Becalmed in the First Circle of Hell
by Bernard Brandt
I sit here, like most other semi-retired moribund white guys, in my pajamas, with a sweater on, because it’s just a bit chill in Southern California right now. I look on the interior of my 1920’s Craftman’s style cottage, built in San Pedro, along with whole bunches of other such shacks, for vacationers who would summer or winter here. I’m sipping a cup of a good medium roast Kenya, done quite nicely in a french press, and with two teaspoons of white sugar and a jigger of a pleasant domestic brandy. I’m listening to KUSC, the classical station, and I am counting my blessings, such as they are. And they are many.
On Saturday morning last, I drove from my home for about six miles to Ride To Fly, where I volunteer. While driving there, I could see the Pacific Ocean, the outline of Santa Catalina Island, and a beautiful wilderness vista. When I got to the gated community where RTF is, I punched in the number which would open the gate, to let me in so that I could drive through a rural wonderland, up to the acre of land and barn where a group of volunteers take care of four horses, and where they do equine therapy for the young, the disabled, for those on the autism spectrum, and for the very shy.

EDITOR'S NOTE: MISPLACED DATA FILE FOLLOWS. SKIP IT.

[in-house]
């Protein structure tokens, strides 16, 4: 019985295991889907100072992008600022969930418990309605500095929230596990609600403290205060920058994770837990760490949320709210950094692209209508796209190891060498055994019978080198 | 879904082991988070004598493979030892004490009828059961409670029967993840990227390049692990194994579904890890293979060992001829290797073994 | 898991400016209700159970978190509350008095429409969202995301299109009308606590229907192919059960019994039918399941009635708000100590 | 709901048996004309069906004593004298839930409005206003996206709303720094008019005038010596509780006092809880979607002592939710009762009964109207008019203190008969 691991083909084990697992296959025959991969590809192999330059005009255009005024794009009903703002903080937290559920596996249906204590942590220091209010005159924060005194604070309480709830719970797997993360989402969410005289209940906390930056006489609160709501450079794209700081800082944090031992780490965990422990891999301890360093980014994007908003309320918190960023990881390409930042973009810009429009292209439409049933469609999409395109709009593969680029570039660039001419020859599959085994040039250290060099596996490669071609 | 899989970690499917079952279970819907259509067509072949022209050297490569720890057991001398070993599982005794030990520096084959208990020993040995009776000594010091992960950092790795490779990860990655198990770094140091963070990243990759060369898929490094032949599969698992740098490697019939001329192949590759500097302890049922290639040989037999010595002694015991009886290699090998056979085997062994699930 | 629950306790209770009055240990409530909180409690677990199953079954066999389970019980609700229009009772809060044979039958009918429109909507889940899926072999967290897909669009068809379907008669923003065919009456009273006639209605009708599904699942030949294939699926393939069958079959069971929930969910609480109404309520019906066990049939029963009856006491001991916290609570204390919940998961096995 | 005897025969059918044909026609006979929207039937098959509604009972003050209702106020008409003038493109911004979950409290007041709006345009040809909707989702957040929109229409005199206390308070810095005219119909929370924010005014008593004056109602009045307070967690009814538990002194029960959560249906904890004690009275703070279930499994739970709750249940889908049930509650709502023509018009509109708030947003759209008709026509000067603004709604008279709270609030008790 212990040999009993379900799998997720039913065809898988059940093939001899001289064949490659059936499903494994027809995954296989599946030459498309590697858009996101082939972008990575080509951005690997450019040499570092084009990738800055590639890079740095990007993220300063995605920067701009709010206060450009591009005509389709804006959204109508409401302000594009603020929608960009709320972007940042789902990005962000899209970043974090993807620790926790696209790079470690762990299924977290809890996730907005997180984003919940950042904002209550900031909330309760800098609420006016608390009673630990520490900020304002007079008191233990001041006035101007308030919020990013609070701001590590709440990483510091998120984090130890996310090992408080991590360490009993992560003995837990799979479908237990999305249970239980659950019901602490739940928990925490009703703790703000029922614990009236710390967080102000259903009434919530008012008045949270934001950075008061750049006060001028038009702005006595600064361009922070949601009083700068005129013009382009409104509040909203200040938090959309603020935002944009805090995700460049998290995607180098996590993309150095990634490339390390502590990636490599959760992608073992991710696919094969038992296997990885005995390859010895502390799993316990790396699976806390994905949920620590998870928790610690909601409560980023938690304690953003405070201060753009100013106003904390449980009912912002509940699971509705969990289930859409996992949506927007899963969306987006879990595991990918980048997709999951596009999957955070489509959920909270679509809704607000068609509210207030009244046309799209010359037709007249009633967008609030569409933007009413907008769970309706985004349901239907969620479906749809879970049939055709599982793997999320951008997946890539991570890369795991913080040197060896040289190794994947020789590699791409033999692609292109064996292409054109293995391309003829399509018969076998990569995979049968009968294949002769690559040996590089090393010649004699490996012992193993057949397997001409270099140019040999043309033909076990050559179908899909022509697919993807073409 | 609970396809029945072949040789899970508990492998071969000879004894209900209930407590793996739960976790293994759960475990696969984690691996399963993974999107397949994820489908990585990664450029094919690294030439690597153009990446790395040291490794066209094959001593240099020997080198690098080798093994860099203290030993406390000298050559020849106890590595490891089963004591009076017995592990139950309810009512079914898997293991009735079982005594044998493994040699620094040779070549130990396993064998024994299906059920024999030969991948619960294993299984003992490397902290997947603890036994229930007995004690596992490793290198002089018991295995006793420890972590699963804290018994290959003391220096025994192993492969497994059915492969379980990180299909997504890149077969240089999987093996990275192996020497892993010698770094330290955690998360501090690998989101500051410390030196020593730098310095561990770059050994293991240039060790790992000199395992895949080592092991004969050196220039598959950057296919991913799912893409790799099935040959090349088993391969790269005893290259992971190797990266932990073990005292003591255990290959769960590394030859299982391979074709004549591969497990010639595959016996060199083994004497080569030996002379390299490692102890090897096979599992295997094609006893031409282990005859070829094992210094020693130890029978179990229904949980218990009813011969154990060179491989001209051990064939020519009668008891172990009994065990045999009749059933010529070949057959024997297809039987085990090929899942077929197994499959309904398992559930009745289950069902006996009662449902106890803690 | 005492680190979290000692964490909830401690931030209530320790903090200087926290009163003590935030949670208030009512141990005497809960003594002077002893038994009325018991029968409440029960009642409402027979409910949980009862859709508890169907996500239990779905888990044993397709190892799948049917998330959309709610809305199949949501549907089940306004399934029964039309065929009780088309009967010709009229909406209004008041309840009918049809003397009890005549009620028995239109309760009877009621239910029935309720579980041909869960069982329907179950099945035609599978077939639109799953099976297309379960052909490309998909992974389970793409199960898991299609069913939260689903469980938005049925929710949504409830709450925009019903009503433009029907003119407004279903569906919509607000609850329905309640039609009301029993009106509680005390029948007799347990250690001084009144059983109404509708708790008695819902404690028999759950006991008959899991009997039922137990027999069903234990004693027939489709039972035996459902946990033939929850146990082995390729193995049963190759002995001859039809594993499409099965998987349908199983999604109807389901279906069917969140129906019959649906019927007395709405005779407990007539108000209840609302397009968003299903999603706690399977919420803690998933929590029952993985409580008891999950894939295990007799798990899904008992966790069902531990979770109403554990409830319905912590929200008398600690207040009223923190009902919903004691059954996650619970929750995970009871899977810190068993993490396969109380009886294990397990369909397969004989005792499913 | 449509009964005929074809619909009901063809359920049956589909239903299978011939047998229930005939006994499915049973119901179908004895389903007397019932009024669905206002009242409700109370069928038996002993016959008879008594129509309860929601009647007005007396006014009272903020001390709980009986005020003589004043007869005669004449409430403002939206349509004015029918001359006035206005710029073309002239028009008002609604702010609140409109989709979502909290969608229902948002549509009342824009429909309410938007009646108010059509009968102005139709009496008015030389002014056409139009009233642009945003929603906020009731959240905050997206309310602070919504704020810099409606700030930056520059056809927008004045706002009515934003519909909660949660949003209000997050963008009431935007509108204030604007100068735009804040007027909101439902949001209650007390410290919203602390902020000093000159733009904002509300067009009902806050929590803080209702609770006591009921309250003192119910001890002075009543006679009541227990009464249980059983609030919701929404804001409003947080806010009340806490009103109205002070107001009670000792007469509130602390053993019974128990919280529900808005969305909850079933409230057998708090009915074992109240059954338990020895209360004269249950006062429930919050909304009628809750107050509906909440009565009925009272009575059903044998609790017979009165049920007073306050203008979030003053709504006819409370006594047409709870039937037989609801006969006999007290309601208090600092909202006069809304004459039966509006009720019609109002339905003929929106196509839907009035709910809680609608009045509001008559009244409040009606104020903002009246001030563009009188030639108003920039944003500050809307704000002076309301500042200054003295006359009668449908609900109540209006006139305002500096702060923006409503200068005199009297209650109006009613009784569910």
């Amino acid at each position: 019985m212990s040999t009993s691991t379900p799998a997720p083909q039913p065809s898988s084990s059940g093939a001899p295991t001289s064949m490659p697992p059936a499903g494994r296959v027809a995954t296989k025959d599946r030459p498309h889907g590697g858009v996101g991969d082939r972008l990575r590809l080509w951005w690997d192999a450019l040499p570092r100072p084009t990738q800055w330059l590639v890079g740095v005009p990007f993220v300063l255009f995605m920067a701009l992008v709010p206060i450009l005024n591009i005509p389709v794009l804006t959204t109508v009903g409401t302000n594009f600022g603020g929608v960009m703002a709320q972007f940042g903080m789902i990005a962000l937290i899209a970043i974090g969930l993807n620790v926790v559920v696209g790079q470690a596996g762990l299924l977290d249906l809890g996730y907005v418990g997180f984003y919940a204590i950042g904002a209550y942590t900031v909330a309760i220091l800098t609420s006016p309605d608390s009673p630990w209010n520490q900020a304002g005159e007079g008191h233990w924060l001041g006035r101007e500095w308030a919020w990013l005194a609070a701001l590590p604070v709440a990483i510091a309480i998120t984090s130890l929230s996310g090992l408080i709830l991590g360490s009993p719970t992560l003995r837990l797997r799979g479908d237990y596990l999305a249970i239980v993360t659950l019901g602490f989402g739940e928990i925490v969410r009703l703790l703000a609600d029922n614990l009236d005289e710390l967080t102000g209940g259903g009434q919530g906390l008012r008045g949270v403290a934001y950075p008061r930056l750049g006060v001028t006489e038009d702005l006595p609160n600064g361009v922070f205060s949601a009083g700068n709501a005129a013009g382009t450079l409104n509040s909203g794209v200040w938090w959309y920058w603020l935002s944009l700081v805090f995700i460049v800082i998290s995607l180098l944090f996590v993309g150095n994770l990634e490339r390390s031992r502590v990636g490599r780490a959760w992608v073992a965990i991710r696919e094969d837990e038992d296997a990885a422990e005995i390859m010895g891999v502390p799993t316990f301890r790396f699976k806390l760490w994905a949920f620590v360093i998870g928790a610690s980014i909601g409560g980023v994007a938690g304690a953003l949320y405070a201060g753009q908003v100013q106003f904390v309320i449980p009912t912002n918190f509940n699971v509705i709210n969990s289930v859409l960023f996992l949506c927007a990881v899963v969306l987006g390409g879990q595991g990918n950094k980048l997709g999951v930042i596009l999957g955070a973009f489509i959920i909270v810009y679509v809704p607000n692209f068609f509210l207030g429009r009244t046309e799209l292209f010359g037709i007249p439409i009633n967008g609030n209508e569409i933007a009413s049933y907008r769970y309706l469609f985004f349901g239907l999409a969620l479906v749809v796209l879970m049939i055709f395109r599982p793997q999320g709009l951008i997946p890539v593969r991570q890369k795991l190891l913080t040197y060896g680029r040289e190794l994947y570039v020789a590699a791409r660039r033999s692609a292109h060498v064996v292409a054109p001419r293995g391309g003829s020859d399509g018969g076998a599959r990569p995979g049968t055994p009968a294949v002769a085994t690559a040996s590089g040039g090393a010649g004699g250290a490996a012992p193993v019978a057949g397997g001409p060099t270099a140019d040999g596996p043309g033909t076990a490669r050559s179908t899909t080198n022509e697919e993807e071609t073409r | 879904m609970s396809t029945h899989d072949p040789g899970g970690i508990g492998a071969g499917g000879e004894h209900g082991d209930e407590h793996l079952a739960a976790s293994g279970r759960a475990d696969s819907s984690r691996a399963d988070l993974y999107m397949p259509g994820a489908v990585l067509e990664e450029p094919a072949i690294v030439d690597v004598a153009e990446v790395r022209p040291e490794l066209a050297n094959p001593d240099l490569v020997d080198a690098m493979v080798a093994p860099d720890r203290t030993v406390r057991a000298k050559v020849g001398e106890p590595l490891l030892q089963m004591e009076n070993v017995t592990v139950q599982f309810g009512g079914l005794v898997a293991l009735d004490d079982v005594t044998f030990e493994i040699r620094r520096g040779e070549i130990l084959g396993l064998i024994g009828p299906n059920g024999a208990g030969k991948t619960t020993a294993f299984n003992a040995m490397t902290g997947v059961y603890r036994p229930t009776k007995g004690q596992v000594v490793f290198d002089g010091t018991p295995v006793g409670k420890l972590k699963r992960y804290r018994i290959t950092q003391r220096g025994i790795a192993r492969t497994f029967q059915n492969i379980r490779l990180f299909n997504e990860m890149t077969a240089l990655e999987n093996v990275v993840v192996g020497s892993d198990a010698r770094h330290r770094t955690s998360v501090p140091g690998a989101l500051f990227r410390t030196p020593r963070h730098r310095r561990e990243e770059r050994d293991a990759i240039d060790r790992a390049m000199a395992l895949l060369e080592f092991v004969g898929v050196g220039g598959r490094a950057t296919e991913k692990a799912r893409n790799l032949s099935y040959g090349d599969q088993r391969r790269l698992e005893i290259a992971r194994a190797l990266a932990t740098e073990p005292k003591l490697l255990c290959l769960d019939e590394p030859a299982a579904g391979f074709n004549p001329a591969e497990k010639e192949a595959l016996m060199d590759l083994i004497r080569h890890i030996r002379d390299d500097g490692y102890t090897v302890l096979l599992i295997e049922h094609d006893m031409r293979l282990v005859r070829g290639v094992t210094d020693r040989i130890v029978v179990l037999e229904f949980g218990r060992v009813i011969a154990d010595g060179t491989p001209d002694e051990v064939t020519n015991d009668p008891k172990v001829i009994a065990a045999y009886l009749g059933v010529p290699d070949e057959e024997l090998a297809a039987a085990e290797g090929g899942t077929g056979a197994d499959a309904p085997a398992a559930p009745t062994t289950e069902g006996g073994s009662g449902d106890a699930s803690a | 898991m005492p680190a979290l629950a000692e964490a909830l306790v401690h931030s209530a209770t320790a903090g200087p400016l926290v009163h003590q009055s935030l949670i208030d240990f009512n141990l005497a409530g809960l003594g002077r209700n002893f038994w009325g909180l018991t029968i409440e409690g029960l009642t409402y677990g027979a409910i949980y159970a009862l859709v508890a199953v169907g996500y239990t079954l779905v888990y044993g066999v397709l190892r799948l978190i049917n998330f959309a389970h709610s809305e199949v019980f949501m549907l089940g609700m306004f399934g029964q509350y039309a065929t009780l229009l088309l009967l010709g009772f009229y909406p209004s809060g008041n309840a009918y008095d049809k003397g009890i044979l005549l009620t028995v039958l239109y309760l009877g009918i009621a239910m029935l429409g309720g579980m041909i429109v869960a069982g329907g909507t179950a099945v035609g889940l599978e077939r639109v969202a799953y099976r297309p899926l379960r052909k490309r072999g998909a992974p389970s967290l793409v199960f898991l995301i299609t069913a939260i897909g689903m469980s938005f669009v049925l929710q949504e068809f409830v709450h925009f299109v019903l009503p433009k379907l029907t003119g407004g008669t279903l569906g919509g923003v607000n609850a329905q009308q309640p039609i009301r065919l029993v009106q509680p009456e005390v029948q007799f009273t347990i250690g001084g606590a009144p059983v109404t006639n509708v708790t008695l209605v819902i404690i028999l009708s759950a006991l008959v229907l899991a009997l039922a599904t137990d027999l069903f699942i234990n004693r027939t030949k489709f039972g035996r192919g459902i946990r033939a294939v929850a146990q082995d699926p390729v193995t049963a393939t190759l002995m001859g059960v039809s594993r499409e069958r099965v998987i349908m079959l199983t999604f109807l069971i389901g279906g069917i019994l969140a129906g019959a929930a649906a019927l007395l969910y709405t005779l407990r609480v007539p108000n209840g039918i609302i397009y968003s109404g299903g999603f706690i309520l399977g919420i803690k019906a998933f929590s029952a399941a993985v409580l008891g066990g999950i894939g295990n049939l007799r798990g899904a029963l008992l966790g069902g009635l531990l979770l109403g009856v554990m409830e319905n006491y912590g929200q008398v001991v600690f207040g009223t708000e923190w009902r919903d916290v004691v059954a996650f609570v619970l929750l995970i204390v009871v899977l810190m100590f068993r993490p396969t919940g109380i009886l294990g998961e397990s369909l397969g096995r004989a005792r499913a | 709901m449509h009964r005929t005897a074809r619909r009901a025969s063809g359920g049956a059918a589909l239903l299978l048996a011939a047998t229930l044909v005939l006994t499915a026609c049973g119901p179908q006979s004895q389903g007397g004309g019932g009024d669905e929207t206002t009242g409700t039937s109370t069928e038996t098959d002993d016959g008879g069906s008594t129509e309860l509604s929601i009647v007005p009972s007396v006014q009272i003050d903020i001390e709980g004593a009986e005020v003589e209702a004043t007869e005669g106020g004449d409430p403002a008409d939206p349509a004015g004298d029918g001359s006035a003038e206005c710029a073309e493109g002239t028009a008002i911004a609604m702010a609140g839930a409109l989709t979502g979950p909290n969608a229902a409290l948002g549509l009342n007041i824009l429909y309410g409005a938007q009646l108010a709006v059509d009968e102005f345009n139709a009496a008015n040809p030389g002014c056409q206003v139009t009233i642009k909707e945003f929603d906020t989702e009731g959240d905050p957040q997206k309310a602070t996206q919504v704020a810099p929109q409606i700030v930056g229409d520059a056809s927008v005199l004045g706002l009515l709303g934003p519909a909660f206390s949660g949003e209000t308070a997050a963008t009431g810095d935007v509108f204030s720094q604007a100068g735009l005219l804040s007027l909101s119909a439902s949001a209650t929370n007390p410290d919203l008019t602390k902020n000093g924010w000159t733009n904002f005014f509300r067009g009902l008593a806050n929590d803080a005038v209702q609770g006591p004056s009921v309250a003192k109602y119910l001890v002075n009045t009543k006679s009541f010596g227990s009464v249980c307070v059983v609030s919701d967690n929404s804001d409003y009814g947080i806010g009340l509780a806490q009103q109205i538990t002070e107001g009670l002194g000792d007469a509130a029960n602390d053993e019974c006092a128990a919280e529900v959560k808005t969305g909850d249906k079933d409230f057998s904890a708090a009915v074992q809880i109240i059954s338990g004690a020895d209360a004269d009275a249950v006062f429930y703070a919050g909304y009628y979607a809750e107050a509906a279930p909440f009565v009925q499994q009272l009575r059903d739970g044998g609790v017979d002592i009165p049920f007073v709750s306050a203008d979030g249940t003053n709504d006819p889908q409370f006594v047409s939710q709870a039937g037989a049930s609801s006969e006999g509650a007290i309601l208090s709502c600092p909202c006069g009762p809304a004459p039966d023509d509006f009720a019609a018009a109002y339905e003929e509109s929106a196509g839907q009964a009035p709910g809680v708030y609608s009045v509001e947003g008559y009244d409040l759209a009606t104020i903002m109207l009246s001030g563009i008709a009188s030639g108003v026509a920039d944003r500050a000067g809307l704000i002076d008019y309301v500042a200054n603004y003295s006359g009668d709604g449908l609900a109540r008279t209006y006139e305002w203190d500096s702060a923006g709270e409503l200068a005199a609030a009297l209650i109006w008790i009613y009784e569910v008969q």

I’ve been doing this for a number of years now: first, when my wife Beth was alive, and had asked me, after her retirement, to find her a place where she could help the disabled through equine therapy. I went up and down on teh Interwebz, and to and fro in it, until I found RTF’s website. We went to their orientation in December, and Beth was immediately pressed into service to become one of their sidewalkers. We hunted down the requirements for her to become an instructor through PATH, Int., and by the next December, Beth had returned to RTF as a full instructor herself.